The workshop will focus on mock interviews, with first-year undergraduates in related disciplines, and on discussion with an Admissions Tutor. We have asked all volunteer interviewees to consent to our circulating their application papers to participants in advance of the workshop, so that you may consider possible approaches to interviewing mock applicants. Closer to the date of the session we will send you copies of the handouts by email, to be printed and taken with you to the session.

Before attending the workshop, please study the online module. This module provides an overview of Cambridge’s undergraduate admissions process and highlights some important principles and practices relating to conducting effective admissions.

Admissions Selection Workshop: Mathematics Thu 28 Nov 2019   14:00 Finished


The Senior Tutors' Committee expects those involved in the undergraduate admissions selection process to receive appropriate training. These workshops cover the entire selection process as well as interviewing techniques. Led by Admissions Tutors, they are designed to help you make your contribution to the admissions selection process as effective as possible. They include opportunities to practise by interviewing current first-year undergraduates, using authentic paperwork, and they explain how interviews and admissions decisions relate to the University’s agreement with the Office for Fair Access (OFFA).

The workshop will focus on mock interviews, with first-year undergraduates in related disciplines, and on discussion with an Admissions Tutor. We have asked all volunteer interviewees to consent to our circulating their application papers to participants in advance of the workshop, so that you may consider possible approaches to interviewing mock applicants. Closer to the date of the session we will send you copies of the handouts by email, to be printed and taken with you to the session.

Before attending the workshop, please study the online module. This module provides an overview of Cambridge’s undergraduate admissions process and highlights some important principles and practices relating to conducting effective admissions.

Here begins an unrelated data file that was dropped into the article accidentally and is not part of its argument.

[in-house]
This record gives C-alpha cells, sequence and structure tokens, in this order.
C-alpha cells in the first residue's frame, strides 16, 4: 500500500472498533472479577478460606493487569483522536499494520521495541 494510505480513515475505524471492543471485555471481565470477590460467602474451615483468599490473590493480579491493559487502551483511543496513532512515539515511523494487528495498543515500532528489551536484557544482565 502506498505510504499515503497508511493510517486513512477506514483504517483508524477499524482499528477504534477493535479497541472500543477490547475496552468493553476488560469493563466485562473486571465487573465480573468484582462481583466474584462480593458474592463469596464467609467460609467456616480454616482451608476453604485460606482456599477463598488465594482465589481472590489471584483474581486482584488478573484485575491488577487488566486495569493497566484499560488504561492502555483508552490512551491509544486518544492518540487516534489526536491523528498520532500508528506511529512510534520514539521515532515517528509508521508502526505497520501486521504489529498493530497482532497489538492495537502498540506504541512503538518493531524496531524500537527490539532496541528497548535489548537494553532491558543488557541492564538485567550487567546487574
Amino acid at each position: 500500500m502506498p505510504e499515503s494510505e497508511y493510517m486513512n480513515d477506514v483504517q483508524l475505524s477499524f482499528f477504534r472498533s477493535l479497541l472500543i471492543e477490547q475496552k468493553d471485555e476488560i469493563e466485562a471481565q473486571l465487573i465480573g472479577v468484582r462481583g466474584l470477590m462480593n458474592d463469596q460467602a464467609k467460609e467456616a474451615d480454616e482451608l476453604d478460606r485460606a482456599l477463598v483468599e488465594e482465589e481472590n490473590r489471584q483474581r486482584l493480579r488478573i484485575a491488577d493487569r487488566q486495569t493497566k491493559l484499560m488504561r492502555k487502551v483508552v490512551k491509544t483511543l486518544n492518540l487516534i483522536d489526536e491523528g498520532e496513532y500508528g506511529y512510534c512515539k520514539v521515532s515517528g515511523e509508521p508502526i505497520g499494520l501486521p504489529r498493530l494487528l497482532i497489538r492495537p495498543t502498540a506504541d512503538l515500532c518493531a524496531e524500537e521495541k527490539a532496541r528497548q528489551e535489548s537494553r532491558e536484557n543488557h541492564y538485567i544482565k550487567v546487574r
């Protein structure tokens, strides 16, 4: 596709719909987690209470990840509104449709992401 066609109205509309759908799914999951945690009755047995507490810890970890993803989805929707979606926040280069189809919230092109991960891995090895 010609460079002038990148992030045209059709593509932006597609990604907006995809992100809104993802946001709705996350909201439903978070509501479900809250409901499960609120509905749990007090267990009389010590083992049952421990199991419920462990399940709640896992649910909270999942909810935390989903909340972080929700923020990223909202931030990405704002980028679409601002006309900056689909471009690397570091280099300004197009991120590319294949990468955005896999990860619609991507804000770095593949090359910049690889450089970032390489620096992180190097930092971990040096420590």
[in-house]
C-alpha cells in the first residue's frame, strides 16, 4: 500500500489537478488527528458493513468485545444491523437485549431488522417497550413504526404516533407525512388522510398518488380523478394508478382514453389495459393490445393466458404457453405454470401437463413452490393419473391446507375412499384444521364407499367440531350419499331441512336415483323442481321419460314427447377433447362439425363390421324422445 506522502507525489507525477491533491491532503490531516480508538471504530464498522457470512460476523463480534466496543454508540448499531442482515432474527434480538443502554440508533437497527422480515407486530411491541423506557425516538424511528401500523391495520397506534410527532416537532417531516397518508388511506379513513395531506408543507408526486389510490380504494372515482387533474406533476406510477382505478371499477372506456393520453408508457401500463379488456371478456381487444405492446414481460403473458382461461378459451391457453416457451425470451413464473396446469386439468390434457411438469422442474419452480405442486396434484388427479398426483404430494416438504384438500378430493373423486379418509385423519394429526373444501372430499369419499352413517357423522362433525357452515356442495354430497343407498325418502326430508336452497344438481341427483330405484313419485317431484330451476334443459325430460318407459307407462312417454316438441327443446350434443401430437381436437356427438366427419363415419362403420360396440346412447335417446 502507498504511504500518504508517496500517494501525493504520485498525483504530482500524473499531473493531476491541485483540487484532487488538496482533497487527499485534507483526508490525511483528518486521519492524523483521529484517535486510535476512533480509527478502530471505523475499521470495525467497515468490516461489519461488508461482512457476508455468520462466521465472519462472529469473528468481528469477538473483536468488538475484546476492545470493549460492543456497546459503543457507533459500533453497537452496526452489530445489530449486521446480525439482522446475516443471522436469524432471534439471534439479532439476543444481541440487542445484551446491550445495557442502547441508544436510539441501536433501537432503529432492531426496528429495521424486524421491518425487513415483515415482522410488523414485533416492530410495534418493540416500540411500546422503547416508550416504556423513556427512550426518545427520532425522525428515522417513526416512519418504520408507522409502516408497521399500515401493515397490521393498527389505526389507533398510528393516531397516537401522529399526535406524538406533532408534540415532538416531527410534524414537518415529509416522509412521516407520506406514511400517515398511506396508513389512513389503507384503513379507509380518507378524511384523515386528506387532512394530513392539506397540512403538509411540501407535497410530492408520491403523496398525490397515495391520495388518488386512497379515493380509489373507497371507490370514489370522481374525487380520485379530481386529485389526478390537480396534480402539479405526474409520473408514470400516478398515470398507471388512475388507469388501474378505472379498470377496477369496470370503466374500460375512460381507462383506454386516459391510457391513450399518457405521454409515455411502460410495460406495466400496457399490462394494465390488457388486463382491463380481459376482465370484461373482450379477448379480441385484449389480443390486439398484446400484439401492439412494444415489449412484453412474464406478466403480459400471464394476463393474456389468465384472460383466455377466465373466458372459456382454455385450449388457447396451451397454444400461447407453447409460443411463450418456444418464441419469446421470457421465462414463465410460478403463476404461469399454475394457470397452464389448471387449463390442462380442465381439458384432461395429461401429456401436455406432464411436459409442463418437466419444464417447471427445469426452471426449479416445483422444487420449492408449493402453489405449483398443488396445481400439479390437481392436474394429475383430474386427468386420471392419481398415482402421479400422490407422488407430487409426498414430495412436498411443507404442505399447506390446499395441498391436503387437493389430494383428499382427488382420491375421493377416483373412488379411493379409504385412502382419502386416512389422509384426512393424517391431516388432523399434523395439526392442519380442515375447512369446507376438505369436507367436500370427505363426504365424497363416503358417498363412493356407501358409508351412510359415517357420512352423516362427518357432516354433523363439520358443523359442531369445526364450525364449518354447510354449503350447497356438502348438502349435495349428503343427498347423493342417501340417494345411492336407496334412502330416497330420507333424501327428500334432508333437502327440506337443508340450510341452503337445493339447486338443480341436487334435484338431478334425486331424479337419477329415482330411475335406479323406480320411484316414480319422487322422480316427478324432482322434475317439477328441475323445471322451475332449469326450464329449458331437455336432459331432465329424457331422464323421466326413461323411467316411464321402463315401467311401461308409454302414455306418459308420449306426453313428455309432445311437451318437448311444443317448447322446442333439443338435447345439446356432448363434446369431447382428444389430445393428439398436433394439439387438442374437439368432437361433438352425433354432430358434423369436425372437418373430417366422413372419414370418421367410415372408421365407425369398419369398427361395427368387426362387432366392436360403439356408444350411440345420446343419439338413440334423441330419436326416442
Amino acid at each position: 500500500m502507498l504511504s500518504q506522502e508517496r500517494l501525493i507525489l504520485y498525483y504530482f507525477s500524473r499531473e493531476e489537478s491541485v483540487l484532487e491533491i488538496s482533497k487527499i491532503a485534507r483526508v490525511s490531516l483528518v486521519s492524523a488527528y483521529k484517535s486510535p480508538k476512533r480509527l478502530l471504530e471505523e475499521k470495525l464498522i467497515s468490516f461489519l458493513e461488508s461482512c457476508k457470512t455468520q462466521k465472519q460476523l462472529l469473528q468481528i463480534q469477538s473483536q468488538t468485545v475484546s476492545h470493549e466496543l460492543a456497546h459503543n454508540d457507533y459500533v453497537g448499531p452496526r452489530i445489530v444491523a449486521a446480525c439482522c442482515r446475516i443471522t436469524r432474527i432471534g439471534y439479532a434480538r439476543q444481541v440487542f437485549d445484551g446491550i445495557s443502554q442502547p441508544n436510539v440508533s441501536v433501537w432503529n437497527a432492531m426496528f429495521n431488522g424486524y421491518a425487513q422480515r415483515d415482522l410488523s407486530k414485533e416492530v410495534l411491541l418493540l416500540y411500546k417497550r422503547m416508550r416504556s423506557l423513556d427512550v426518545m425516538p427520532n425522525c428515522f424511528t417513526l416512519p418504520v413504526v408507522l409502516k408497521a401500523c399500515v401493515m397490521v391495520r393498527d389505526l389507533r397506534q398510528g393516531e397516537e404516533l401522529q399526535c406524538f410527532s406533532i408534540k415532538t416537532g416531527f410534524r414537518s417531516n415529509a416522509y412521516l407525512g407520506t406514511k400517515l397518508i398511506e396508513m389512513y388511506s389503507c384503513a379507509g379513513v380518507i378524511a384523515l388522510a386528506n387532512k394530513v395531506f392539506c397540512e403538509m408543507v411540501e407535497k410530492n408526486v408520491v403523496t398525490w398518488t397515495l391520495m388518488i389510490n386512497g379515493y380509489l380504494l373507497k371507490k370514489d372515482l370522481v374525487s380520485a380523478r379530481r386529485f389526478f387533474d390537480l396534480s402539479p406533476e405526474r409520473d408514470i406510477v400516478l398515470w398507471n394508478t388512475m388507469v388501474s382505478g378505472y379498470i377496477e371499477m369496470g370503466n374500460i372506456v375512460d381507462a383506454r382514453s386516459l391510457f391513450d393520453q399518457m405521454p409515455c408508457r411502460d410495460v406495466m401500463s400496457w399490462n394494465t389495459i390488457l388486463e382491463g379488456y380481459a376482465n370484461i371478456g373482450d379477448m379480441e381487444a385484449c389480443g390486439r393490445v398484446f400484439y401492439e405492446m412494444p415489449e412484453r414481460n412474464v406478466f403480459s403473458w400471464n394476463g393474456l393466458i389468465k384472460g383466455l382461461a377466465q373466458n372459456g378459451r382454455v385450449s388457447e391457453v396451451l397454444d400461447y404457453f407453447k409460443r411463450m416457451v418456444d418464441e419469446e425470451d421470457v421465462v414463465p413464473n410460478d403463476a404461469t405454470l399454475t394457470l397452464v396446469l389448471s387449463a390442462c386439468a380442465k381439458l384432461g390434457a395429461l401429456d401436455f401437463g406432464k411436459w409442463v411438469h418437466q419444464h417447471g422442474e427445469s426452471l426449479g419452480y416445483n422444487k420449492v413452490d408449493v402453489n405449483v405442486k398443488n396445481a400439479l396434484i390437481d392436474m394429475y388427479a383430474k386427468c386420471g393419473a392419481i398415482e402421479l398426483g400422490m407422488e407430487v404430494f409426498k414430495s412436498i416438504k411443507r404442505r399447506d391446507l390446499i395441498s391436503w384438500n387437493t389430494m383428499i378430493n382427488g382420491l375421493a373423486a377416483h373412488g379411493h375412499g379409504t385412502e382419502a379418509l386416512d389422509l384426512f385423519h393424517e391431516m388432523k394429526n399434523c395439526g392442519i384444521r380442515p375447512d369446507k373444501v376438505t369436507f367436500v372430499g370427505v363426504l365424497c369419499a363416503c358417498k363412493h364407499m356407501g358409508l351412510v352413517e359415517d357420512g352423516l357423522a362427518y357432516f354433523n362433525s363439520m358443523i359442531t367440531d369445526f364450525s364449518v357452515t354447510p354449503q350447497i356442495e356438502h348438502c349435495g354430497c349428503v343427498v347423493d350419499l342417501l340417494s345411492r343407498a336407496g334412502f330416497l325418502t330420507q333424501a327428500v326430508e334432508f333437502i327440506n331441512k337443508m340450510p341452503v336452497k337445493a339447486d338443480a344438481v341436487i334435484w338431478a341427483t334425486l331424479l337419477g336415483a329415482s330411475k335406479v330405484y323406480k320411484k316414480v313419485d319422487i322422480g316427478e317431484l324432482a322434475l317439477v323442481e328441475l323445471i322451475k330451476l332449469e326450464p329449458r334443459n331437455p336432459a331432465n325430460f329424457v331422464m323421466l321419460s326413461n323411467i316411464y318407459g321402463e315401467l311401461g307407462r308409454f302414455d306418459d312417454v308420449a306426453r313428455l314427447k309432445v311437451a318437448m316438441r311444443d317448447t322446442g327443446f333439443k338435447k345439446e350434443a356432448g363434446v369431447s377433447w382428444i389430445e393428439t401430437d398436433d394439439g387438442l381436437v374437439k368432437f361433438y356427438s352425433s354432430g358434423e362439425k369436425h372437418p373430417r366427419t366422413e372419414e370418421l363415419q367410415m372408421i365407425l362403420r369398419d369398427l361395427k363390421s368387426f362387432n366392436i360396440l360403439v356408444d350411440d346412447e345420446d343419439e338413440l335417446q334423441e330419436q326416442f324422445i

The Senior Tutors' Committee expects those involved in the undergraduate admissions selection process to receive appropriate training. These workshops cover the entire selection process as well as interviewing techniques. Led by Admissions Tutors, they are designed to help you make your contribution to the admissions selection process as effective as possible. They include opportunities to practise by interviewing current first-year undergraduates, using authentic paperwork, and they explain how interviews and admissions decisions relate to the University’s agreement with the Office for Fair Access (OFFA).

The workshop will focus on mock interviews, with first-year undergraduates in related disciplines, and on discussion with an Admissions Tutor. We have asked all volunteer interviewees to consent to our circulating their application papers to participants in advance of the workshop, so that you may consider possible approaches to interviewing mock applicants. Closer to the date of the session we will send you copies of the handouts by email, to be printed and taken with you to the session.

Before attending the workshop, please study the online module. This module provides an overview of Cambridge’s undergraduate admissions process and highlights some important principles and practices relating to conducting effective admissions.


The Senior Tutors' Committee expects those involved in the undergraduate admissions selection process to receive appropriate training. These workshops cover the entire selection process as well as interviewing techniques. Led by Admissions Tutors, they are designed to help you make your contribution to the admissions selection process as effective as possible. They include opportunities to practise by interviewing current first-year undergraduates, using authentic paperwork, and they explain how interviews and admissions decisions relate to the University’s agreement with the Office for Fair Access (OFFA).

The workshop will focus on mock interviews, with first-year undergraduates in related disciplines, and on discussion with an Admissions Tutor. We have asked all volunteer interviewees to consent to our circulating their application papers to participants in advance of the workshop, so that you may consider possible approaches to interviewing mock applicants. Closer to the date of the session we will send you copies of the handouts by email, to be printed and taken with you to the session.

Before attending the workshop, please study the online module. This module provides an overview of Cambridge’s undergraduate admissions process and highlights some important principles and practices relating to conducting effective admissions.

Direction of Studies: Support for New Appointees Thu 3 Oct 2019   16:00 Finished


As a Director of Studies you provide essential academic guidance and support to students on an individual basis. Develop your ability to undertake this role more effectively and efficiently with this course. Through group work and discussions, the course will focus on sharing good practice, key responsibilities, and where to find additional sources of help.

Diversifying Assessment Symposium new Fri 13 Mar 2020   10:00 [Places]